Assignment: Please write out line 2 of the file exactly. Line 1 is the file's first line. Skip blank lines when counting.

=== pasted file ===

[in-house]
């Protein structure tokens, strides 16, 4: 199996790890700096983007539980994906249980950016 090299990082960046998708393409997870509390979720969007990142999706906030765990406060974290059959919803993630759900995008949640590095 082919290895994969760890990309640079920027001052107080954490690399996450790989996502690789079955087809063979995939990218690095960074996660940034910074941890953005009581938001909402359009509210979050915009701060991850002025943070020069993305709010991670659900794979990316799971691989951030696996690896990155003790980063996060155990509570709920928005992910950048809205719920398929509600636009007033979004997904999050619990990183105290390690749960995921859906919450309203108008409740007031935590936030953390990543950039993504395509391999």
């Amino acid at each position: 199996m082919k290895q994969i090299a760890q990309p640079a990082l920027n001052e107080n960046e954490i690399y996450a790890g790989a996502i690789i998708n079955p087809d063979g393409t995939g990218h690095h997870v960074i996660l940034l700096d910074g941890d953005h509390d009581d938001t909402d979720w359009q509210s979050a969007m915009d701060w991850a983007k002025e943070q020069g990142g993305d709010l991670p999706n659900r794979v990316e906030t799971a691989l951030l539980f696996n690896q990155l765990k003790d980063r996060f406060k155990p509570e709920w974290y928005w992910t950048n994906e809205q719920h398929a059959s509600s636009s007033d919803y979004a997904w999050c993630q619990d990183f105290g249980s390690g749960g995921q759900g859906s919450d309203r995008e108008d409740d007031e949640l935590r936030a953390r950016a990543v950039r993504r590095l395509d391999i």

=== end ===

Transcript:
């Protein structure tokens, strides 16, 4: 199996790890700096983007539980994906249980950016 090299990082960046998708393409997870509390979720969007990142999706906030765990406060974290059959919803993630759900995008949640590095 082919290895994969760890990309640079920027001052107080954490690399996450790989996502690789079955087809063979995939990218690095960074996660940034910074941890953005009581938001909402359009509210979050915009701060991850002025943070020069993305709010991670659900794979990316799971691989951030696996690896990155003790980063996060155990509570709920928005992910950048809205719920398929509600636009007033979004997904999050619990990183105290390690749960995921859906919450309203108008409740007031935590936030953390990543950039993504395509391999």